Deep Into Technology at Compunetics


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There aren’t many printed circuit companies in my neck of the woods. There is one, however, that has always fascinated me, and that is Compunetics, in Monroeville, Pennsylvania, a suburb of Pittsburgh. Having worked with them on the electrophoretic photoresist, a PPG product, many years ago, it was great to stop by and catch up with CTO Tim Schmitt and Technical Applications Manager Jesse Ward, along with General Manager Burhan Capar, a relative newbie to the company. As always, they are deep into some very interesting technology and always pushing the boundaries of what is possible in that realm.

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Patty Goldman: Hello gentlemen. It is great to be here to talk technology and learn what you guys are up to here at Compunetics. How about we start with a little background about yourselves and your roles here.

Burhan_Capar.JPGBurhan Capar: I joined the company as the division manager about eight months ago. I had spent the previous 25 years in the printed circuit board industry with one company, prior to coming here.  My charter is to grow this business, which operated as a semi-captive shop for many years. My career in the industry has included running sales, marketing, operations, and I was the president of my former company. This is a great opportunity for me. I am thrilled to be running a company that has this level technology and capabilities. What I am most thrilled with is the opportunity to be working with the most educated and talented group of engineers and scientists in the industry. We know that there is a real need in the PCB industry for a high-end shop with superb engineering and technology.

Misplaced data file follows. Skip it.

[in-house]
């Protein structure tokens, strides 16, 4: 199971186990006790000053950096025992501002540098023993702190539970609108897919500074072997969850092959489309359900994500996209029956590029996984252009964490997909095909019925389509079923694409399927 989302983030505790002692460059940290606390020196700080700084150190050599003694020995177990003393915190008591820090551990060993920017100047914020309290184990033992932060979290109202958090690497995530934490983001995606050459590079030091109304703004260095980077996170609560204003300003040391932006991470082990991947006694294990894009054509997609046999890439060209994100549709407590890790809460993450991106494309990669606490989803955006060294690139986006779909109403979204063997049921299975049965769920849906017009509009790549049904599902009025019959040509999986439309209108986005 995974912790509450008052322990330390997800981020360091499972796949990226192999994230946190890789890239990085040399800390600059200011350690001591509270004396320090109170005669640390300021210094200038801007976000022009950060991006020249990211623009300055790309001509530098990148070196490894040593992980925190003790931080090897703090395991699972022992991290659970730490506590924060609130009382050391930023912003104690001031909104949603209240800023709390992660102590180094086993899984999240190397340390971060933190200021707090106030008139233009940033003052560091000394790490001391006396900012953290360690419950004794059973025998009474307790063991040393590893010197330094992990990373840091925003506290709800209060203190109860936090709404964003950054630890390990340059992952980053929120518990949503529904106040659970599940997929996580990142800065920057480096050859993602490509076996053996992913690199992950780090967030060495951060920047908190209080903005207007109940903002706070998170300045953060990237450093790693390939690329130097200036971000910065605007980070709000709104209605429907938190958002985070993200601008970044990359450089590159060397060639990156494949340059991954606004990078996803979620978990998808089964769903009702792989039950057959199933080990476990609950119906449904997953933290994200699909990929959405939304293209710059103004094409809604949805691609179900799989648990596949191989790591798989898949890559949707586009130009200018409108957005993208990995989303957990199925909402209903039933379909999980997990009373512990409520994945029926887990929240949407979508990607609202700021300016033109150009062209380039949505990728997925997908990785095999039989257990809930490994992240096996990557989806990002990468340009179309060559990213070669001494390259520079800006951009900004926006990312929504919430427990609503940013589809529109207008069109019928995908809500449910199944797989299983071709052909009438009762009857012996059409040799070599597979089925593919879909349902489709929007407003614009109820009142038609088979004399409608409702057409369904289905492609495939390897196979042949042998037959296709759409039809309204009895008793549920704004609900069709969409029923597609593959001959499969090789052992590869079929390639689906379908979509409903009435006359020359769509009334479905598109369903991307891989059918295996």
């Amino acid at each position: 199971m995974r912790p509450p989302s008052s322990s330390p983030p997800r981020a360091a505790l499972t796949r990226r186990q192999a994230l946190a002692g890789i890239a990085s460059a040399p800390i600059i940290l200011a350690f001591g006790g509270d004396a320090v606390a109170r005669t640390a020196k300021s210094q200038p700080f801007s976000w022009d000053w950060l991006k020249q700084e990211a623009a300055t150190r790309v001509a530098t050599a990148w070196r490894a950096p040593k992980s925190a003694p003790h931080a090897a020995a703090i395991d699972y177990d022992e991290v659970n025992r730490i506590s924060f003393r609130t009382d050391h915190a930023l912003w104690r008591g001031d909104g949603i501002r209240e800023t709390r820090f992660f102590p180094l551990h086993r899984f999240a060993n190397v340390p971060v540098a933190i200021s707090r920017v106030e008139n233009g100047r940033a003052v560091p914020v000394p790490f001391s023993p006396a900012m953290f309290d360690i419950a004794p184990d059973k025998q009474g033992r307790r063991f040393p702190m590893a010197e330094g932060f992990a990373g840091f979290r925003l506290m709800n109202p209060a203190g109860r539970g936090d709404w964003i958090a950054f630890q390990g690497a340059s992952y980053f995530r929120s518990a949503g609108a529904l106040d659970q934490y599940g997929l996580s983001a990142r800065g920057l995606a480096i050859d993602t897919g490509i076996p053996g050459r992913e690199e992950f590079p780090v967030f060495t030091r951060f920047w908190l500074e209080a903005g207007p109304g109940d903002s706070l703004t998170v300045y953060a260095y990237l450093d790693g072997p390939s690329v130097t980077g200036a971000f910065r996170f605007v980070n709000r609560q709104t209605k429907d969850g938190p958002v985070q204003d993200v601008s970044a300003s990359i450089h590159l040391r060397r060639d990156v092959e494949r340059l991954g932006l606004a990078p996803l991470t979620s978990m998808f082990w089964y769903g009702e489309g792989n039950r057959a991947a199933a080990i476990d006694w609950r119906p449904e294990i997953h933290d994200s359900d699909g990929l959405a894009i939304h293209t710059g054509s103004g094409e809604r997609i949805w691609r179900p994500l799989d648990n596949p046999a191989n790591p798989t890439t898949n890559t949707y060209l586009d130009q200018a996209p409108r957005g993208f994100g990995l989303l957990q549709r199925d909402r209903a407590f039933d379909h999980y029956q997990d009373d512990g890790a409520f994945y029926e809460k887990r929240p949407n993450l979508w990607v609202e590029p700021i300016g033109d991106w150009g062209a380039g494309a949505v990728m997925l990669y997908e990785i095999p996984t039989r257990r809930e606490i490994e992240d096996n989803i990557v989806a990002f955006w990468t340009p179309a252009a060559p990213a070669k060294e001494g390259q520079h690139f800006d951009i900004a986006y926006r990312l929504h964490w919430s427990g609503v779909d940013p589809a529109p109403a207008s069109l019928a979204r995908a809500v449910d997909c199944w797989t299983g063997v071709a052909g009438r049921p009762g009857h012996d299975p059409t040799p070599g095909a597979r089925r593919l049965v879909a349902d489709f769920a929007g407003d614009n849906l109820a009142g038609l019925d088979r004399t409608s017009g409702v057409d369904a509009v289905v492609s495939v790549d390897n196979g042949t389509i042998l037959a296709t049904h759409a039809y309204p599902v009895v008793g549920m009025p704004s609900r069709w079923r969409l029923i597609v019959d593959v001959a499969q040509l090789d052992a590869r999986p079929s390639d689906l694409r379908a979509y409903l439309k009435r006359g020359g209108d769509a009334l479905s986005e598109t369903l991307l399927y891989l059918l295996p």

Jesse Ward: I’ve worked with Compunetics for 10 years and I am the technical applications manager. My background includes project engineering, front-end engineering, sales engineering, and technology development; most recently, I’ve been training in marketing and business development. For the past 10 years, I’ve managed highly technical projects from cradle to grave, including various flex, rigid-flex, HDI, custom requirements, and other aspects of advanced printed circuit boards.

Tim Schmitt: I've been with Compunetics over 30 years. Currently, Compunetics is one division of the larger organization, which is Chorus Call Inc., an ESOP company. The 650 employees of all the divisions have always been and continue to be the largest stockholder of the company. Compunetics has been producing printed circuit boards at this facility continually for the past 47 years. Dr. Giorgio Coraluppi founded the company in 1968 and continues to lead it today.

Dr. Coraluppi leads this organization with one goal for all divisions: maintaining a focus on leading edge technology. With that in mind, we've developed a broad range of technical capabilities. We service pretty much most markets—medical, satellite, military, etc.

Goldman: I’ve known Compunetics for a lot of years, and I’ve been in this shop quite a bit, so I know you do some pretty nifty things, especially with your electrophoretic photoresist, which I worked with. Maybe you can talk about that?